I have 40 characters to give hints to users about the location of a "prize" (Broken up into two lines of 20 characters.) There is some ambiguity when I send the following hint:

The prize is somewhere
   North from here.

I mean to imply that any location further North than this spot can have the prize. This includes any location directly North, to the Northeast, or Northwest. But, from this spot, the prize is neither on this latitude nor any Southern location.

The problem is, the majority of users interpret this clue to mean the prize is directly North from here, and feel cheated when they search all locations due North and come back empty handed.

How would you convey, in 40 characters or less, that the prize is North from here, but not necessarily due North?

  • 4
    It's not proper English, but you could say "North-ish". – Chris Cudmore Jul 15 '13 at 16:33
  • 1
    "The prize is in the North quadrant from here." (Don't know whether you count the spaces as 'characters' - but you could change "The prize" to "It".) I assume you mean it cannot be further south than NE or NW? Or you could say "between NE & NW from here". – TrevorD Jul 15 '13 at 16:37
  • @TrevorD If the locations were on a grid, a valid location would be anywhere the Y coordinate is greater than the Y at this spot. (Any location that requires you to take at least 1 step North.) – 4444 Jul 15 '13 at 16:46
  • 1
    So it could be only 0.1 degree 'above' directly east or west! All I can think of is along the lines of "northern semi-circle" or "northern half of the compass". – TrevorD Jul 15 '13 at 16:53
  • 2
    IMHO, X is North from here more strongly implies directly North than X is North of here. I couldn't accept Moscow is North from London, but I can (just about) go along with Moscow is North of London. And I've no problem at all with Moscow is more northerly than London. – FumbleFingers Jul 15 '13 at 20:43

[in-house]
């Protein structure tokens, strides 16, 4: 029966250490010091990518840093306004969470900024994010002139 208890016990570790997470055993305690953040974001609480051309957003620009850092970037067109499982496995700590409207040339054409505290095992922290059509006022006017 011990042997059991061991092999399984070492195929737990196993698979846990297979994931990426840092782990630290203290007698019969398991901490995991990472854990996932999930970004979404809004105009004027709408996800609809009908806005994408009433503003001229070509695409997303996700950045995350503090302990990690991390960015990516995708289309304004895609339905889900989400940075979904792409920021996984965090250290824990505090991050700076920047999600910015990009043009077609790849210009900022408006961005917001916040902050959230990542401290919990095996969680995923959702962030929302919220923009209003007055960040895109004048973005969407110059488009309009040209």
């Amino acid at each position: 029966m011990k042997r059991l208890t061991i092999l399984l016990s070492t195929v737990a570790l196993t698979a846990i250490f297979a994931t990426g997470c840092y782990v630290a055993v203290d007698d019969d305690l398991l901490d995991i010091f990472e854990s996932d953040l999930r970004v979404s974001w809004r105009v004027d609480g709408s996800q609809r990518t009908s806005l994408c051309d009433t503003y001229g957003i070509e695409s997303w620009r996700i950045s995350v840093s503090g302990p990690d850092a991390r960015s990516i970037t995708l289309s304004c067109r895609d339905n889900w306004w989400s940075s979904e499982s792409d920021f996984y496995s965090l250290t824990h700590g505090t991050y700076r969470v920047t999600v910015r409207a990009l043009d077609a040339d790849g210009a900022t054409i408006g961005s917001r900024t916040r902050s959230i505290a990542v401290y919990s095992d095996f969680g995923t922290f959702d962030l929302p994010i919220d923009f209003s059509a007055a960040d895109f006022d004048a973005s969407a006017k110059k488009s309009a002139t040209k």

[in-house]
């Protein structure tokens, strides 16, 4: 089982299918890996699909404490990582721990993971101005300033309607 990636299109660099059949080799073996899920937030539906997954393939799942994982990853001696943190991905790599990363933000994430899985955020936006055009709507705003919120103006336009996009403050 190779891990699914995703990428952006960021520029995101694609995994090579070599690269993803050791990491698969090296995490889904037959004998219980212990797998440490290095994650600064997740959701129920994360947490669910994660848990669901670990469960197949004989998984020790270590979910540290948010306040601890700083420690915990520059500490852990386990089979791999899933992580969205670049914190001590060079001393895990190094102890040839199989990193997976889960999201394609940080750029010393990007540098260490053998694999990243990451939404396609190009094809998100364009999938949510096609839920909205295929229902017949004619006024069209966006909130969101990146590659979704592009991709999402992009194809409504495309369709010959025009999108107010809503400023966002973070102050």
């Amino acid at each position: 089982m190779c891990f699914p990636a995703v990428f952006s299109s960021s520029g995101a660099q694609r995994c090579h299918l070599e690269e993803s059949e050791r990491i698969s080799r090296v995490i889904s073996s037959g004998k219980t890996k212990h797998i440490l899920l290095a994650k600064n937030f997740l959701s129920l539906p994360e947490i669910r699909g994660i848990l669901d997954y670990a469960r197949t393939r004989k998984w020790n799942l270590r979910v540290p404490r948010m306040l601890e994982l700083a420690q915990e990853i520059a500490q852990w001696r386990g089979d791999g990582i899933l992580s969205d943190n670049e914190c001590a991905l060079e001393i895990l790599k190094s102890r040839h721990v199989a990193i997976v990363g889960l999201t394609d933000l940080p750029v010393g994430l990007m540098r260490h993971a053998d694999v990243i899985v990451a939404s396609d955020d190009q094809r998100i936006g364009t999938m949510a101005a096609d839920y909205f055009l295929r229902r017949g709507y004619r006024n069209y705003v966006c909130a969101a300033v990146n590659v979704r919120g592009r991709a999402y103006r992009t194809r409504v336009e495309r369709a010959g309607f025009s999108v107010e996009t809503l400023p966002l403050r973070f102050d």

10 Answers 10



The prize is somewhere
to the north

That sounds less due north-ish than “north from here”. Otherwise, just replacing ‘from’ with ‘of’ would make it less specific too. ‘Somewhere north of here’ does not to me imply going straight up north—I’d place Toronto as ‘somewhere north of’ New York, for example.


An even simpler solution just occurred to me:

The prize is
further north

  • 6
    Since Toronto is the self-proclaimed centre of the universe, you'd be more correct in saying New York is somewhere south of Toronto. – Chris Cudmore Jul 15 '13 at 16:46
  • 1
    Did a comparison trial, and this particular answer seemed to cause the least confusion. "Somewhere to the North" best conveyed a general area of valid locations instead of a straight line. – 4444 Jul 15 '13 at 19:31
  • You would also not place Toronto as somewhere north of Tokyo, yet it satisfies the "north but not directly north" criterion, just like relative to N. Y. – Kaz Jul 16 '13 at 0:27
  • I would perhaps not place Toronto as “somewhere north of Tokyo”, but I would definitely place is as “north of Tokyo”. – Janus Bahs Jacquet Jul 16 '13 at 0:32
  • Good answer, but the "simpler solution" was already brought up by Colin about 8 hours ago. – Asad Saeeduddin Jul 16 '13 at 1:42

I would say The prize is further North than here.

  • Personally I think this is a very valid answer. When I ran it past new users, there unfortunately wasn't that much difference. +1 for an otherwise acceptable solution. – 4444 Jul 17 '13 at 15:35

You could say that the prize is at a higher latitude than your current location. Because the convention is to give latitude and longitude together when possible, giving just one highlights the fact that you didn't specify the other, whereas it's a perfectly plausible thing to tell someone to go north and have them understand it as due north.

Some people might not know what latitude and longitude are (or confuse them), so it's not a perfect solution, but it has the exact meaning you're looking for.

  • But in the southern hemisphere, higher latitude probably means farther south, which is not the exact meaning being sought. – James Waldby - jwpat7 Jul 15 '13 at 19:49
  • Latitudes range from -90 to 90, but I've been led to believe that lower and higher always correspond to -infinity and +infinity, whereas smaller and larger maps to zero and one of the infinities, respectively. – rsegal Jul 15 '13 at 20:15